|"I'm mad as hell, and I'm not going to take this any more." Network 1976|
Everywhere I go these days I hear the same thing. “What’s going on in Greece?” It’s generally followed by a comment along the lines of, “It seems like the place is falling apart.”
It’s reached the point where I want to say, “Really, I haven’t noticed?”
|Louisa Gouliamaki/Agence France-Presse|
But of course I have, and things are going to get a lot worse for a long time. It makes me very sad.
The Greek people have lost confidence in their leadership but not in themselves. They are willing to suffer to get their country out of the mess that it’s in, but only if they see a viable restructuring plan that is both equitable and realistically achievable. Most see their leadership as either clueless to what must be done, or unwilling to implement promised measures that might threaten their own political bases.
One friend described the relationship between Greece’s politicians and its EU/IMF lenders as “making kamaki.” Kamaki is the Greek name for the trident used to spear an octopus, but in popular usage it’s slang for the Greek man’s perceived skills at seduction. When one hears, “Our leaders are making kamaki with them,” it’s a crude way of saying that Greece is getting what it wants by telling the EU and IMF what they want to hear.
What’s most surprising is that each seems to be expecting flowers in the morning from the other.
|Solon (638-558 BC)|
Some plan. More like a prayer. Perhaps the historians among Greece’s leaders believe that debt forgiveness is in the cards. After all, Greece is the cradle of democracy and its generally credited father of democracy, Solon, did just that over 2500 years ago in the 6th Century BC. Solon imposed debt forgiveness, but that was to end civil war and proved to be only a short-term solution.
Whatever. The bottom line is that Greece’s leadership will offer the Greek people an honest, workable plan and commit to implementing it fairly or it will not. Either way the Greek people will survive despite their leaders, for by nature and history, perseverance in the face of adversity is the Greek way. God bless them.
But, frankly, the news that has captured my imagination is Occupy Wall Street.
I don’t know a lot about the goals of the demonstrators, other than to bring about a more equitable distribution of wealth—an admirable, difficult to achieve concept. Much like trying to bring about an end to a war in Southeast Asia. Yes, today’s demonstrations remind me so very much of my own experiences forty years ago as a young Wall Street lawyer in that same venue.
I’m not going to attempt to draw parallels between the two movements, except to say Nixon was elected President in 1968 promising to end the Vietnam War, but it did not end until 1975, past his tenure. I moved to New York City in the fall of 1969 and vividly remember the Spring of 1970, standing in front of Trinity Church, at the top of Wall Street, watching peace demonstrators march down Broadway. I saw counter-demonstrators in hard hats with American flags mounted on rebar staffs swinging their flags at the demonstrators, while others tossed empty soda bottles down from construction sites into the crowds.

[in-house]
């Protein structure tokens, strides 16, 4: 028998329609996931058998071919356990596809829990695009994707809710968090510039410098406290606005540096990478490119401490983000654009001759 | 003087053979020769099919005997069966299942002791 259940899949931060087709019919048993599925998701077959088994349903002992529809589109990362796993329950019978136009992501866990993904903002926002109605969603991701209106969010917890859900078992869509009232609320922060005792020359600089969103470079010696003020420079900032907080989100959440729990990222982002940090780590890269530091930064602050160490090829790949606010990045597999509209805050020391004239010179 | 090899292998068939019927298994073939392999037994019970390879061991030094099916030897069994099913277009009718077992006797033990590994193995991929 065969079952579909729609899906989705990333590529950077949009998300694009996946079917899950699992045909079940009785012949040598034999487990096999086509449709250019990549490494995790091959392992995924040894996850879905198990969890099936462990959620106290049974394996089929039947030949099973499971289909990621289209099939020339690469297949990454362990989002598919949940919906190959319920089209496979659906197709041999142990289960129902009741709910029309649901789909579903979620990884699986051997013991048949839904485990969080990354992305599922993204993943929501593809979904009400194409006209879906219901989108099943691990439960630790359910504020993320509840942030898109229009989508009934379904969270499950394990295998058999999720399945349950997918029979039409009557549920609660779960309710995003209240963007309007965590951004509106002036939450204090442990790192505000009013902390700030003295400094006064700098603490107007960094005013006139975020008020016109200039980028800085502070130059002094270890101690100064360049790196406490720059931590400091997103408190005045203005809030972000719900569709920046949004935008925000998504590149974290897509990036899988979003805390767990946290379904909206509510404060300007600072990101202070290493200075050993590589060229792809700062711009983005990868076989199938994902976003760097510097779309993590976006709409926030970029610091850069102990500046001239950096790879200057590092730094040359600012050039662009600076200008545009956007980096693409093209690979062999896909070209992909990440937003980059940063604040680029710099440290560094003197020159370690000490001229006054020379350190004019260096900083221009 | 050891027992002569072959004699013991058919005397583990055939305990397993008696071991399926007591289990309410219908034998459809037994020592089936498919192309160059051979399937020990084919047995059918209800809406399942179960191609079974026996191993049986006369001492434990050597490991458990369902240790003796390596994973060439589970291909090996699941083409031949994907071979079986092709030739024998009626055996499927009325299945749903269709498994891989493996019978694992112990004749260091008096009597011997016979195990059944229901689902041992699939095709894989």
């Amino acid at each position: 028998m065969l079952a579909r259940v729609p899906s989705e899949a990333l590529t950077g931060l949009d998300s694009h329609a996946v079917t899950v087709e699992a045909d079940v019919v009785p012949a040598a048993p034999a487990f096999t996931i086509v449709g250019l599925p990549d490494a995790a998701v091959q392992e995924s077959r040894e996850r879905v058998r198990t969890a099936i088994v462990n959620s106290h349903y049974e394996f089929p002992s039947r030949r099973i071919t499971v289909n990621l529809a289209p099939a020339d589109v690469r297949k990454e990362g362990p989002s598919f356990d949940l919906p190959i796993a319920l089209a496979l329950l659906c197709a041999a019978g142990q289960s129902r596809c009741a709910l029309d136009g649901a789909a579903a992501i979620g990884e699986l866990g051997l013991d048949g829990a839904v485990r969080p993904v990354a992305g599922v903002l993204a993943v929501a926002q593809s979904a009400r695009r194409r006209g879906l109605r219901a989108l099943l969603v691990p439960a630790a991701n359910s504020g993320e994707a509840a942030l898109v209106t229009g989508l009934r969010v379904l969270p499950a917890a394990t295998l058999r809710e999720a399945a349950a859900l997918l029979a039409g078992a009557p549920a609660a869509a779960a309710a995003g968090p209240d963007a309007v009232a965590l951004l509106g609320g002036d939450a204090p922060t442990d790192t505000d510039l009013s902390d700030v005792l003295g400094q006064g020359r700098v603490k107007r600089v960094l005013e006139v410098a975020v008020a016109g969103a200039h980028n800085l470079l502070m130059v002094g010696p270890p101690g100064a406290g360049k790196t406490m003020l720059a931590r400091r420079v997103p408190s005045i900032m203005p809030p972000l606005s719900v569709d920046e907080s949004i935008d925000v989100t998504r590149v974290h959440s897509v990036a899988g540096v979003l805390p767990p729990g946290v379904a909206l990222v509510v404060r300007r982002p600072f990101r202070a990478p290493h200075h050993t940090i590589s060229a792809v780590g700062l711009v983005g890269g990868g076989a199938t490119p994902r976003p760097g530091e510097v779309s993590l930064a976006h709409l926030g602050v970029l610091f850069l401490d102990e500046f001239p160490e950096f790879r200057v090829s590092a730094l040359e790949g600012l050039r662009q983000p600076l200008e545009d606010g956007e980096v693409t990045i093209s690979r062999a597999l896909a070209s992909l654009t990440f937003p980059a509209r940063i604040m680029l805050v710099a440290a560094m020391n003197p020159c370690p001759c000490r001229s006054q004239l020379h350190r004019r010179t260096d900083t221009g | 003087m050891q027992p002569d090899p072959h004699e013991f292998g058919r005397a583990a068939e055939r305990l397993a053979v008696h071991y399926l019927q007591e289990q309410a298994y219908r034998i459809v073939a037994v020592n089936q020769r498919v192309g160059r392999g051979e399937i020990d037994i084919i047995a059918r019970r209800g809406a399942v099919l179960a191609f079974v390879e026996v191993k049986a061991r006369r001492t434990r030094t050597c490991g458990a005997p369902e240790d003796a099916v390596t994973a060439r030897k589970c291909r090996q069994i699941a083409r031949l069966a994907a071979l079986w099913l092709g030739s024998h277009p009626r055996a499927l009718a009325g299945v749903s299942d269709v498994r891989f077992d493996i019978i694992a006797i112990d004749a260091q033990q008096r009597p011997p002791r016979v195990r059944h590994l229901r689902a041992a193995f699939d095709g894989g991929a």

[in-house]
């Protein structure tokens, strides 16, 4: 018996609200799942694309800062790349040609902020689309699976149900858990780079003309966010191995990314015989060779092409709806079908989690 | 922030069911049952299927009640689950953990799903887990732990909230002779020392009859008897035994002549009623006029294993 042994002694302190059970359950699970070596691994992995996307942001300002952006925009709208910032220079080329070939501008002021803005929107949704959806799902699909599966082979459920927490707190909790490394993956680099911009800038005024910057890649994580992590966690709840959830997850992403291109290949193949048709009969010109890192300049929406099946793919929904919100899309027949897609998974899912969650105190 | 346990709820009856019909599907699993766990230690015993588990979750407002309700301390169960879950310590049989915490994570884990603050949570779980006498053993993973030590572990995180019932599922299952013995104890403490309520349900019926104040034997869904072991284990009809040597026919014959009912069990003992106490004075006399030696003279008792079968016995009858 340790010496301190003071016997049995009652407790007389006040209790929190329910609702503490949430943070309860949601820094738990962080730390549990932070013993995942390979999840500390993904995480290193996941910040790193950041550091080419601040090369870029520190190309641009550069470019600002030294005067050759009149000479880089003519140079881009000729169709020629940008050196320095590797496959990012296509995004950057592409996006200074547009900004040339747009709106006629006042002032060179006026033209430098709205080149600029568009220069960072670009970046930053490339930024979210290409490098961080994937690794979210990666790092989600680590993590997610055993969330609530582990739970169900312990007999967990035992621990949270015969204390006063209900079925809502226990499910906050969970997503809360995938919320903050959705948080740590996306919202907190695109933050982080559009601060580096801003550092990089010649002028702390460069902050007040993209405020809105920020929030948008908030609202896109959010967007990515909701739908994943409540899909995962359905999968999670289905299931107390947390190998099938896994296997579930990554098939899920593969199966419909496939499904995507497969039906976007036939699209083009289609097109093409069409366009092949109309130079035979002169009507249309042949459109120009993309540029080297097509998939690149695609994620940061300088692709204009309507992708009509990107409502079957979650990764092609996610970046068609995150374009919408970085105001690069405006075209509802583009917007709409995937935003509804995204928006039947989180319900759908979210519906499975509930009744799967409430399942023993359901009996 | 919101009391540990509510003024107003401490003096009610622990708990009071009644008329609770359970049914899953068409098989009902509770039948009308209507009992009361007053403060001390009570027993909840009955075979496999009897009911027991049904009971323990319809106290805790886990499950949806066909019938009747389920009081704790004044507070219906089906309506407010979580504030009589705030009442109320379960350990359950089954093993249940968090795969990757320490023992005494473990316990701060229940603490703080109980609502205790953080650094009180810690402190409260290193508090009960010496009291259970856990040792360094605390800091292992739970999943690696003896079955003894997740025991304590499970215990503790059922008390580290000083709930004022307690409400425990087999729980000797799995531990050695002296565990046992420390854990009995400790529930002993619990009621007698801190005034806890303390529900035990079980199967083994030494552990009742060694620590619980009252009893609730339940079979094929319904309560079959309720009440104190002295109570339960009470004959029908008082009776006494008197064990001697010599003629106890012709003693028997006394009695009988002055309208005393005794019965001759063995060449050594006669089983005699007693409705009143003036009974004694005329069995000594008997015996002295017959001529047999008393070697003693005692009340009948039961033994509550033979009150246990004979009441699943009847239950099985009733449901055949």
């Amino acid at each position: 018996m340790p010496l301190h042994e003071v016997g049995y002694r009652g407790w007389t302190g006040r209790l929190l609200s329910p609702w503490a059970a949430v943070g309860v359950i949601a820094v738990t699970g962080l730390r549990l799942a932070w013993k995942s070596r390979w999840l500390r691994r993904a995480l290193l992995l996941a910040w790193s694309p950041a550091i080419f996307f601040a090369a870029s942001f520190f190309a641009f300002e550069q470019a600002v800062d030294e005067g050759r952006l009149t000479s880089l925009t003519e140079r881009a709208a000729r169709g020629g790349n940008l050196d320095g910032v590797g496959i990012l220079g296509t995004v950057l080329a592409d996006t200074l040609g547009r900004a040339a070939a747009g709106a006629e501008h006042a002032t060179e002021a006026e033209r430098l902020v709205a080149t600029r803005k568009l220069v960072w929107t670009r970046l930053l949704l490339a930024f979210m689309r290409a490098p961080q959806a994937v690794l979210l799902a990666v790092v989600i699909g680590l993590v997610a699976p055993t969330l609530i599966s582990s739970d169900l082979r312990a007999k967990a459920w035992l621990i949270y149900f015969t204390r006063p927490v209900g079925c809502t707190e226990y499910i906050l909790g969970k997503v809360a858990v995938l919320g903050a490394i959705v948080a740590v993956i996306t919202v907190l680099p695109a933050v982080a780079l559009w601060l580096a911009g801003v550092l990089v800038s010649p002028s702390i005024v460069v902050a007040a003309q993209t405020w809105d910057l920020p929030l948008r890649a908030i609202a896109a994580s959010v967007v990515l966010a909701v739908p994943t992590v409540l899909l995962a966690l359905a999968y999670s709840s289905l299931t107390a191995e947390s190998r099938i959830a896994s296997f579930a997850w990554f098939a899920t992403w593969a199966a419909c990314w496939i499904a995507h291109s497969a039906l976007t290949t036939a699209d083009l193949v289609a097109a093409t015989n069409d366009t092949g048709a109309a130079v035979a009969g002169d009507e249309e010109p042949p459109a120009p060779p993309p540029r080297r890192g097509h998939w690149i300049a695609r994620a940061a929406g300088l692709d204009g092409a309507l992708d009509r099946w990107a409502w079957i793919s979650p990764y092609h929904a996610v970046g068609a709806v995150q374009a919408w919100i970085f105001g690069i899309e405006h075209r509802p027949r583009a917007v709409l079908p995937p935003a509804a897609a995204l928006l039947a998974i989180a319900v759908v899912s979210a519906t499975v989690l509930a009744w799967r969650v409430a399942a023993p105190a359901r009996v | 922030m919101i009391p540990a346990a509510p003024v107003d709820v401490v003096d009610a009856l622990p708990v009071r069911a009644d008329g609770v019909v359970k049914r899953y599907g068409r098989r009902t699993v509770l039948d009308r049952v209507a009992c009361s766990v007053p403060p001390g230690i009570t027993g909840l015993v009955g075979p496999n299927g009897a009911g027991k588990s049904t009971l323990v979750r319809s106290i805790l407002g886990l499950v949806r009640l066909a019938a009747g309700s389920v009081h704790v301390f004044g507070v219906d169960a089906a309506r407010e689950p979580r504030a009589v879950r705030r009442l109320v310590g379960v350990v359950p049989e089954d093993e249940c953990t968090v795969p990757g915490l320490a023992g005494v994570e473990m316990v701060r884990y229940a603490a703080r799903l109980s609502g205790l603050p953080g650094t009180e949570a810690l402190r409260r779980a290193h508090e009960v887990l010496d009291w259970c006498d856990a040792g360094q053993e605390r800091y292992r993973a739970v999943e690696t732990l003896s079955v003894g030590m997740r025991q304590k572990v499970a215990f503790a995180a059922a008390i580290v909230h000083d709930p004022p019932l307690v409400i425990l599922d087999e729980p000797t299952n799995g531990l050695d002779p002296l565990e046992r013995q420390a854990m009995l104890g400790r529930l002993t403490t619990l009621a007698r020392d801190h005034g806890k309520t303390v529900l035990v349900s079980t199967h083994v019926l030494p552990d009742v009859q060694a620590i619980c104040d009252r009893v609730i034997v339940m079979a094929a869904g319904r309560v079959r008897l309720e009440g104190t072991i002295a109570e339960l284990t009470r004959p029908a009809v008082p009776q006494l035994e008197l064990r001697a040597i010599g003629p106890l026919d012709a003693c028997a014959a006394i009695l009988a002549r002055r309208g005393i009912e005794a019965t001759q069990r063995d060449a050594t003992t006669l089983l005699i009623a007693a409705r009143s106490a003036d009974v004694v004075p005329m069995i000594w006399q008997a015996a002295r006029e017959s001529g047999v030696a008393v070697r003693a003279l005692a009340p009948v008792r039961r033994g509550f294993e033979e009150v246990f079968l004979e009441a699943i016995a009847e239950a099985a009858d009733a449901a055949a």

The term “hardhat” came out of those Wall Street demonstrations, as did new NYPD procedures on how to handle crowds. I grew up among Western Pennsylvania The Deer Hunter neighborhoods, so I understand from where the sincere patriot devotion sprang, but what I witnessed over those few days was just plain wrong.
I remember receiving a call a night or so later from a woman begging me to come to New York University and serve as a lawyer-buffer between the police and demonstrators who’d taken over the Student Center. There was genuine fear in her voice. It was May 4, 1970 and Kent State had happened that afternoon. I went. Police were not to be seen. Students talked quietly among themselves. Polarization had reached a new level that neither side wanted to test.
|Student John Filo's Pulitzer Prize-winning photograph of Mary Ann Vecchio|
kneeling over the body of Jeffrey Miller after he was slain by
the Ohio National Guard
They were horrific times.
Peace Demonstrators v. Hardhats emerged as America’s perennial roadshow playing out across the country amid impenitent pride on all sides for what they were doing to safeguard our values.
But those years are long past, and there’s a new game in town.
This one doesn’t seem very well organized. Rag-tag some might say. But that’s what makes it so enchanting. And let’s not forget that it has something extraordinary going for it that none from my years ever saw: a message bringing hardhats and social idealists together in a very slow burn.
Mark my words. This is a force to recon with, for its participants will not go quietly into the night, nor have they come for a tea party. They have come in search of a plan to be championed by someone they believe in.
Any takers out there? Kamakis need not apply.